2.5.4. Promoting competition in the provision of a full range of ICT services to increase access, affordability, availability and use of ICTs.

2.6. Where it is necessary for NRAs and policymakers to intervene to facilitate the delivery of universal access/service:

2.6.1. Public access strategies should be explored in addition to private, universal service, strategies.

2.6.2. Both pay and play strategies should be employed, but where possible operators should be incentivised to roll out to rural, remote and low-income populations and areas.

2.6.3. Countries can use regulatory reform as the first step in achieving universal access, recognizing that further steps may be necessary to achieve ubiquitous access to ICTs (in rural areas or to users with special needs, for example).

2.6.4. Appropriate licensing schemes for rural service providers could be granted to meet the needs of un-served and under-served areas.

3 Promoting innovative regulatory policies

3.1. Promotion of access to low cost broadband interconnectivity should be integrated from the local level to the international level. Governments, business, non-governmental organizations and international organizations should be involved.

3.2. Countries should adopt regulatory frameworks that support applications such as e-education and e-government.

3.3. Countries should adopt policies to increase access to the Internet and broadband services based on their own market structure and to reflect diversity in culture, language and social interests.

3.4. NRAs should consider working with stakeholders to expand coverage and use of broadband through multi-stakeholder partnerships. In addition, complementary government initiatives that promote financially sustainable programs may also be appropriate, especially in filling in the market gap that may exist in some countries.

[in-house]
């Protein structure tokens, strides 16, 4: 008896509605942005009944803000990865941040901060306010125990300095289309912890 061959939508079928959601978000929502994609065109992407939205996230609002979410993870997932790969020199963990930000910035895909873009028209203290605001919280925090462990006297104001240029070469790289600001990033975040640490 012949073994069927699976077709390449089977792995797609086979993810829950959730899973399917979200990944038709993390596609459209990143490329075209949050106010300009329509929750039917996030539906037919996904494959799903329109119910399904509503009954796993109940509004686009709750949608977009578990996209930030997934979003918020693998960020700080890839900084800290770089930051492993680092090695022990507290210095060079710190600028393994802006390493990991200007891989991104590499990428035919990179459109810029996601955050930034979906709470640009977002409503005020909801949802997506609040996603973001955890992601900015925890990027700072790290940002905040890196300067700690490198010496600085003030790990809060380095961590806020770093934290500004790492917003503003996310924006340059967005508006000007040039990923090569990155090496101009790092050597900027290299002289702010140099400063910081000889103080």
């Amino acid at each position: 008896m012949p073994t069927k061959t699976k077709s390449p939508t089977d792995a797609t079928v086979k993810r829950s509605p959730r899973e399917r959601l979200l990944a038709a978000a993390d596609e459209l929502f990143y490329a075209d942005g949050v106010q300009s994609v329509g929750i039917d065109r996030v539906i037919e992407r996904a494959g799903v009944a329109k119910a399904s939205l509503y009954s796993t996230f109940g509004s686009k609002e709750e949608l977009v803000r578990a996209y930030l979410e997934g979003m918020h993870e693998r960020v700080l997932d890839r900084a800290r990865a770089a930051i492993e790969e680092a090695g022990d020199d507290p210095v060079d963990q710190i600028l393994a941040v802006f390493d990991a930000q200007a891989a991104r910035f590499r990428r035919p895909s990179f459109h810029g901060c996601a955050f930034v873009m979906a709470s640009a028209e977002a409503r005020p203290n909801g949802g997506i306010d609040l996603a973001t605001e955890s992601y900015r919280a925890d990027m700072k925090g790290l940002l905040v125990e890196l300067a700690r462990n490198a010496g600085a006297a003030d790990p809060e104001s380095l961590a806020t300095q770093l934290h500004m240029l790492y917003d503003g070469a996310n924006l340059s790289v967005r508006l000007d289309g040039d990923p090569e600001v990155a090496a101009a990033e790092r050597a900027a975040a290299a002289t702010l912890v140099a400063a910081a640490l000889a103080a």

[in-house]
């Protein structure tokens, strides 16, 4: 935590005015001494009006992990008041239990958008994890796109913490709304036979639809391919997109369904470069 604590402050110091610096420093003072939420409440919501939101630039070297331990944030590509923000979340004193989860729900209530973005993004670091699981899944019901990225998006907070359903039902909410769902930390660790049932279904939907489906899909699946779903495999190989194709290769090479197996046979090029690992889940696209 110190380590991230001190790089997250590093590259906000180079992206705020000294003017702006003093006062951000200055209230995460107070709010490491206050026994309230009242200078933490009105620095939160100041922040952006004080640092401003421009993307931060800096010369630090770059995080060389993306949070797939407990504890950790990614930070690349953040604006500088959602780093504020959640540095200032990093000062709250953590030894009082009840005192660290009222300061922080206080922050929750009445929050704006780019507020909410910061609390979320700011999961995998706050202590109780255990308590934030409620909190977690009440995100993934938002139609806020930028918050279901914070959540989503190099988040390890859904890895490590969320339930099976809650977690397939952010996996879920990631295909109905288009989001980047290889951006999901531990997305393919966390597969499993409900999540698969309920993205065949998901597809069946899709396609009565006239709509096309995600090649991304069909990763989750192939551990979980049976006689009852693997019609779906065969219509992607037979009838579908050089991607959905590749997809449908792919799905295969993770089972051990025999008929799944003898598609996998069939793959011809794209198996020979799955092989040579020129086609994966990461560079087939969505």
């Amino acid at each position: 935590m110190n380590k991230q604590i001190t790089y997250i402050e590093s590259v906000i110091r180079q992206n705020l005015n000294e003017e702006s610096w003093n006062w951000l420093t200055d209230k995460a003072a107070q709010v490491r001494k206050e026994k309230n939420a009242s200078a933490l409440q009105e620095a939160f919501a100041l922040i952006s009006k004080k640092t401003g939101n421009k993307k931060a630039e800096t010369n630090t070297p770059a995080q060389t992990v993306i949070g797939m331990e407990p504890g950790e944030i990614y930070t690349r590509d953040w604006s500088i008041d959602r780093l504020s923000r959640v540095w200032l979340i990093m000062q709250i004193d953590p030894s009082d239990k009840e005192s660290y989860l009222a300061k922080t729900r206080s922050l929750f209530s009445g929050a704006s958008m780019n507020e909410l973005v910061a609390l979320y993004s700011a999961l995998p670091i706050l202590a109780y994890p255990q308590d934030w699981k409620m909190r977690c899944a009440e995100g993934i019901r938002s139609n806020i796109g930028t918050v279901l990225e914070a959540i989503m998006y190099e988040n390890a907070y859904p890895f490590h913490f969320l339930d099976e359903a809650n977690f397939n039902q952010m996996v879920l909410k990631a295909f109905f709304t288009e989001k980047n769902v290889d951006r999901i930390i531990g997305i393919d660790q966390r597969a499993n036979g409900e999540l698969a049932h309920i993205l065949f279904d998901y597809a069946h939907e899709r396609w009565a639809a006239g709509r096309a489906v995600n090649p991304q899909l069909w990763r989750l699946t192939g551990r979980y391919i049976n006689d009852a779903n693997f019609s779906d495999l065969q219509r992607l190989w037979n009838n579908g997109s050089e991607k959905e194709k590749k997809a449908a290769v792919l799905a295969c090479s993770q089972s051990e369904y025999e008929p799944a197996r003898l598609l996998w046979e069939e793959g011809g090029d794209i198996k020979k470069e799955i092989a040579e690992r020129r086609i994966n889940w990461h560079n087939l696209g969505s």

3.5. Adoption of regulatory regimes that facilitate the use of all transport mechanisms, whether wireline, power line, cable, wireless, including WiFi, or satellite.

3.6. NRAs should explore programs that encourage public access to broadband and Internet services to schools, libraries and other community centres.

3.7. NRAs should implement harmonized spectrum allocations consistent with the outcome of ITU Radiocommunication Conference process and each country’s national interest. Participation in this well-established framework will facilitate low-cost deployment of equipment internationally and promote low-cost broadband and Internet connectivity through economies of scale and competition among broadband vendors and service providers.

4 Access to information and communication infrastructures

4.1. Services should be provided in a competitive framework, using new technologies that offer both innovative services and affordable pricing options.

4.2. Promote affordable ICT equipment could include national manufacturing of ICT equipment, reduced customs tariffs and duties, and end-user loans to foster affordability of ICT equipment.